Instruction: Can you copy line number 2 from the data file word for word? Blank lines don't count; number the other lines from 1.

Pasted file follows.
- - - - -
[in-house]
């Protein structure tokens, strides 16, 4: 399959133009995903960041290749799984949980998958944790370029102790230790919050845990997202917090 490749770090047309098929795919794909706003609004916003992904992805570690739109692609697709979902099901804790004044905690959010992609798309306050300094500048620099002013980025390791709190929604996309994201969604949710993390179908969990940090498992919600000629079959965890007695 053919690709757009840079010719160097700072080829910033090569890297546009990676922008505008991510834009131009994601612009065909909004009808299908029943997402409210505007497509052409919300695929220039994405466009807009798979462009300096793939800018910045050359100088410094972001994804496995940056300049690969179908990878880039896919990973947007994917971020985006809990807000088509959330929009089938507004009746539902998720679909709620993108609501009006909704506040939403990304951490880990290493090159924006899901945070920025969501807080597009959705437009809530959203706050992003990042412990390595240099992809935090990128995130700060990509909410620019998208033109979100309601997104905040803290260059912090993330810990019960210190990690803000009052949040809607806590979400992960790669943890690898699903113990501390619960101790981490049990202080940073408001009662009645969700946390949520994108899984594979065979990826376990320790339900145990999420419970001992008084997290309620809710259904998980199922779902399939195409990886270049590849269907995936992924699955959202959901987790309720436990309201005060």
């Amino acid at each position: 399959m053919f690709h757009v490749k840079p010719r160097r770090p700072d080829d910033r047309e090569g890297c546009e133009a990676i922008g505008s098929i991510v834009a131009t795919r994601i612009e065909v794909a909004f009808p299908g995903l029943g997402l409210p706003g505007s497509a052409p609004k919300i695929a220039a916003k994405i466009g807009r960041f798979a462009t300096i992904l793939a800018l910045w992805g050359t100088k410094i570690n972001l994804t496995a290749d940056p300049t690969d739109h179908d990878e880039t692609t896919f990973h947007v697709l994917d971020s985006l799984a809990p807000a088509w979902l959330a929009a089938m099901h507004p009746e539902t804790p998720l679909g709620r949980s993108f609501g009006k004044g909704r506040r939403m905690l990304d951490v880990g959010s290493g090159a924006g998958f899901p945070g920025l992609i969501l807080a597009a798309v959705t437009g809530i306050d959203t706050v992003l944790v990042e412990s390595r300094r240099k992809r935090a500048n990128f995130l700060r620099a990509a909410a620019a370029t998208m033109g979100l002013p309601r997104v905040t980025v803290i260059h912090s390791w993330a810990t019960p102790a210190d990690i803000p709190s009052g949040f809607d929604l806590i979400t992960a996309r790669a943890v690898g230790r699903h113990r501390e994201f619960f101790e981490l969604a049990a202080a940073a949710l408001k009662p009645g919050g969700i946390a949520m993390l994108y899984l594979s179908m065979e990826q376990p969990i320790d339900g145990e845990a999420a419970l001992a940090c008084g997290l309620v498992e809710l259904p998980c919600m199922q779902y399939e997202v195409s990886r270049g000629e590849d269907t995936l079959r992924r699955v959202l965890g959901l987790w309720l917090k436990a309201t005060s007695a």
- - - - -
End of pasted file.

């Protein structure tokens, strides 16, 4: 399959133009995903960041290749799984949980998958944790370029102790230790919050845990997202917090 490749770090047309098929795919794909706003609004916003992904992805570690739109692609697709979902099901804790004044905690959010992609798309306050300094500048620099002013980025390791709190929604996309994201969604949710993390179908969990940090498992919600000629079959965890007695 053919690709757009840079010719160097700072080829910033090569890297546009990676922008505008991510834009131009994601612009065909909004009808299908029943997402409210505007497509052409919300695929220039994405466009807009798979462009300096793939800018910045050359100088410094972001994804496995940056300049690969179908990878880039896919990973947007994917971020985006809990807000088509959330929009089938507004009746539902998720679909709620993108609501009006909704506040939403990304951490880990290493090159924006899901945070920025969501807080597009959705437009809530959203706050992003990042412990390595240099992809935090990128995130700060990509909410620019998208033109979100309601997104905040803290260059912090993330810990019960210190990690803000009052949040809607806590979400992960790669943890690898699903113990501390619960101790981490049990202080940073408001009662009645969700946390949520994108899984594979065979990826376990320790339900145990999420419970001992008084997290309620809710259904998980199922779902399939195409990886270049590849269907995936992924699955959202959901987790309720436990309201005060």